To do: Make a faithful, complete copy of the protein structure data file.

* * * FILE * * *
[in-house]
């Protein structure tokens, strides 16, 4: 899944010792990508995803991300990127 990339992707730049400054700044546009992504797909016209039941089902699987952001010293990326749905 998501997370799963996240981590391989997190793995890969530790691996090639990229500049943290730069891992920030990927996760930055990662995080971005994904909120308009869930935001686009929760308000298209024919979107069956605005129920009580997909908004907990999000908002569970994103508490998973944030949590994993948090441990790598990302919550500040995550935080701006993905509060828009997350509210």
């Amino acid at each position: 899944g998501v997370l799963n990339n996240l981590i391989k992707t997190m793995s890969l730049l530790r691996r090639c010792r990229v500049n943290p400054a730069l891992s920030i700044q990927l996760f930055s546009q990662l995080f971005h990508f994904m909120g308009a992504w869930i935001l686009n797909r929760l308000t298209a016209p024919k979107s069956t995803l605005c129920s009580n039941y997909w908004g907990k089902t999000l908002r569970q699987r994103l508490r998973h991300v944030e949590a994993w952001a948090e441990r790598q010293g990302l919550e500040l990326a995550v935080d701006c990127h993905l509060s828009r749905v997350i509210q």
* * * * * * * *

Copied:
[in-house]
């Protein structure tokens, strides 16, 4: 899944010792990508995803991300990127 990339992707730049400054700044546009992504797909016209039941089902699987952001010293990326749905 998501997370799963996240981590391989997190793995890969530790691996090639990229500049943290730069891992920030990927996760930055990662995080971005994904909120308009869930935001686009929760308000298209024919979107069956605005129920009580997909908004907990999000908002569970994103508490998973944030949590994993948090441990790598990302919550500040995550935080701006993905509060828009997350509210």
């Amino acid at each position: 899944g998501v997370l799963n990339n996240l981590i391989k992707t997190m793995s890969l730049l530790r691996r090639c010792r990229v500049n943290p400054a730069l891992s920030i700044q990927l996760f930055s546009q990662l995080f971005h990508f994904m909120g308009a992504w869930i935001l686009n797909r929760l308000t298209a016209p024919k979107s069956t995803l605005c129920s009580n039941y997909w908004g907990k089902t999000l908002r569970q699987r994103l508490r998973h991300v944030e949590a994993w952001a948090e441990r790598q010293g990302l919550e500040l990326a995550v935080d701006c990127h993905l509060s828009r749905v997350i509210q």